Today marks the 10th Anniversary of my little blog. I have had a lot of fun researching and writing these posts over the past decade and I have had some really interesting interactions as a result of the blog. I do feel that I have neglected the blog
recently due to the demands of my practice and life events but I intend to remedy that. I have a bunch of things that I want to write about.
The Nashville Business Journal recently reported that Nashville has seen the greatest cost of living increase in the entire United States citing a study that showed that it takes a salary of $70,150.00 to live "comfortably" in the city. At the same time, Rolling Stonemagazine just reported that the median U.S. musician earns less than $25,000.00 a year.
None of this is news to a struggling musician or songwriter--or anyone who has had to pay for parking recently in downtown Nashville.
It does however drive home so many important points. The people who have been spreading the gospel of the need for affordable housing in Nashville have been saying this for years. How can a city which depends so heavily upon its vibrant music scene continue to attract musicians and songwriters if they can't afford to live here?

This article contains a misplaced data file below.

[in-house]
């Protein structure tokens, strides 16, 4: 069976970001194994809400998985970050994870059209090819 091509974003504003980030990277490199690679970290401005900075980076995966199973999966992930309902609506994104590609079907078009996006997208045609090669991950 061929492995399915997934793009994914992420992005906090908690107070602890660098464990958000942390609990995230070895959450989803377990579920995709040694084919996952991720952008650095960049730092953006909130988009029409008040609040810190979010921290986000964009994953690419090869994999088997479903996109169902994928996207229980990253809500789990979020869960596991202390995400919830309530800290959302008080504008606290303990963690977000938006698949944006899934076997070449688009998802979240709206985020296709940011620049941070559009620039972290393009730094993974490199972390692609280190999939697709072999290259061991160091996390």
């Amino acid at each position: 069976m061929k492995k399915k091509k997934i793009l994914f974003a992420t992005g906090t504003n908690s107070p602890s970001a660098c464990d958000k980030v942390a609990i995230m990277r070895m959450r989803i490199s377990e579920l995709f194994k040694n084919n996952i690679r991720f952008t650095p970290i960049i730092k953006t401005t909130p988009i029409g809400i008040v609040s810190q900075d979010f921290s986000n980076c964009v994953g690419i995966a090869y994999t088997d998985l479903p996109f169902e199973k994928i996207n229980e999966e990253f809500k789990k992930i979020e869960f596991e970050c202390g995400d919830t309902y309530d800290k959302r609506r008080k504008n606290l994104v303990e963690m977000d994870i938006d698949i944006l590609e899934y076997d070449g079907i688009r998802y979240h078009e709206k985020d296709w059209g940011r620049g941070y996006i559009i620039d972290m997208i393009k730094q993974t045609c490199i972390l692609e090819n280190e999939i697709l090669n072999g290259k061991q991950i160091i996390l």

More to the point, I think that these statistics say volumes about the devaluation of music in general.
I originally wrote this blog post with an ending that suggested several solutions-but honestly musicians and songwriters will figure it out. Scenes develop where the conditions are right, be that Liverpool, Austin, Texas, Athens, Georgia, Portland, Oregon or Memphis. However, as a city, Nashville will have to decide what it wants to be-long after the tall skinny houses collapse, Music Row becomes one large condo/hotel development and the bridesmaids and pedal taverns leave town.